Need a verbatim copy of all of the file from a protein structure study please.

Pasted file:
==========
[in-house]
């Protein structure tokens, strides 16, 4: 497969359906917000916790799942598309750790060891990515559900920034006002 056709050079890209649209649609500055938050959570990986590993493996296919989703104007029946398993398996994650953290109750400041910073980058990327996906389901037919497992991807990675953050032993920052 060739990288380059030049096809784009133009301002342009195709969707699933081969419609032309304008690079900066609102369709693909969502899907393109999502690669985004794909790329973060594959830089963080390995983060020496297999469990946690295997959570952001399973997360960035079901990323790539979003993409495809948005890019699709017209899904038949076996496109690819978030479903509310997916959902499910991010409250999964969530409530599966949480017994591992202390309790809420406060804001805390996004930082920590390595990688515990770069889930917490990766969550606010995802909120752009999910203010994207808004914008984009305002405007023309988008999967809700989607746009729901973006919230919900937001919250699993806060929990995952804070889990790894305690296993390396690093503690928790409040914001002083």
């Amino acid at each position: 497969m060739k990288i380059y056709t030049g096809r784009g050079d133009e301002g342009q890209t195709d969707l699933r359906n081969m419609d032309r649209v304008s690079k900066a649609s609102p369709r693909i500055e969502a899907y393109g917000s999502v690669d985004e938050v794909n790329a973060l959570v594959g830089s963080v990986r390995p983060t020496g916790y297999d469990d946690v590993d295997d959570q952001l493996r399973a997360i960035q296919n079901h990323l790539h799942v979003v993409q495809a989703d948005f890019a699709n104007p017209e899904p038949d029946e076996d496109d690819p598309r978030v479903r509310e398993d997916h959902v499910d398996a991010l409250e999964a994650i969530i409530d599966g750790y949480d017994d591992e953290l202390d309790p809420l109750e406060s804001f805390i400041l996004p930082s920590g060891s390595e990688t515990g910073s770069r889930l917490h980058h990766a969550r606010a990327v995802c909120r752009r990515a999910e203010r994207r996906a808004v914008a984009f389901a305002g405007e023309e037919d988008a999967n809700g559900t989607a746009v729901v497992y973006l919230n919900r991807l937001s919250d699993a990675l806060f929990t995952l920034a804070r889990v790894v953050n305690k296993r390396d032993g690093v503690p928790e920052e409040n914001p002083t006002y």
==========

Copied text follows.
[in-house]
């Protein structure tokens, strides 16, 4: 497969359906917000916790799942598309750790060891990515559900920034006002 056709050079890209649209649609500055938050959570990986590993493996296919989703104007029946398993398996994650953290109750400041910073980058990327996906389901037919497992991807990675953050032993920052 060739990288380059030049096809784009133009301002342009195709969707699933081969419609032309304008690079900066609102369709693909969502899907393109999502690669985004794909790329973060594959830089963080390995983060020496297999469990946690295997959570952001399973997360960035079901990323790539979003993409495809948005890019699709017209899904038949076996496109690819978030479903509310997916959902499910991010409250999964969530409530599966949480017994591992202390309790809420406060804001805390996004930082920590390595990688515990770069889930917490990766969550606010995802909120752009999910203010994207808004914008984009305002405007023309988008999967809700989607746009729901973006919230919900937001919250699993806060929990995952804070889990790894305690296993390396690093503690928790409040914001002083």
């Amino acid at each position: 497969m060739k990288i380059y056709t030049g096809r784009g050079d133009e301002g342009q890209t195709d969707l699933r359906n081969m419609d032309r649209v304008s690079k900066a649609s609102p369709r693909i500055e969502a899907y393109g917000s999502v690669d985004e938050v794909n790329a973060l959570v594959g830089s963080v990986r390995p983060t020496g916790y297999d469990d946690v590993d295997d959570q952001l493996r399973a997360i960035q296919n079901h990323l790539h799942v979003v993409q495809a989703d948005f890019a699709n104007p017209e899904p038949d029946e076996d496109d690819p598309r978030v479903r509310e398993d997916h959902v499910d398996a991010l409250e999964a994650i969530i409530d599966g750790y949480d017994d591992e953290l202390d309790p809420l109750e406060s804001f805390i400041l996004p930082s920590g060891s390595e990688t515990g910073s770069r889930l917490h980058h990766a969550r606010a990327v995802c909120r752009r990515a999910e203010r994207r996906a808004v914008a984009f389901a305002g405007e023309e037919d988008a999967n809700g559900t989607a746009v729901v497992y973006l919230n919900r991807l937001s919250d699993a990675l806060f929990t995952l920034a804070r889990v790894v953050n305690k296993r390396d032993g690093v503690p928790e920052e409040n914001p002083t006002y």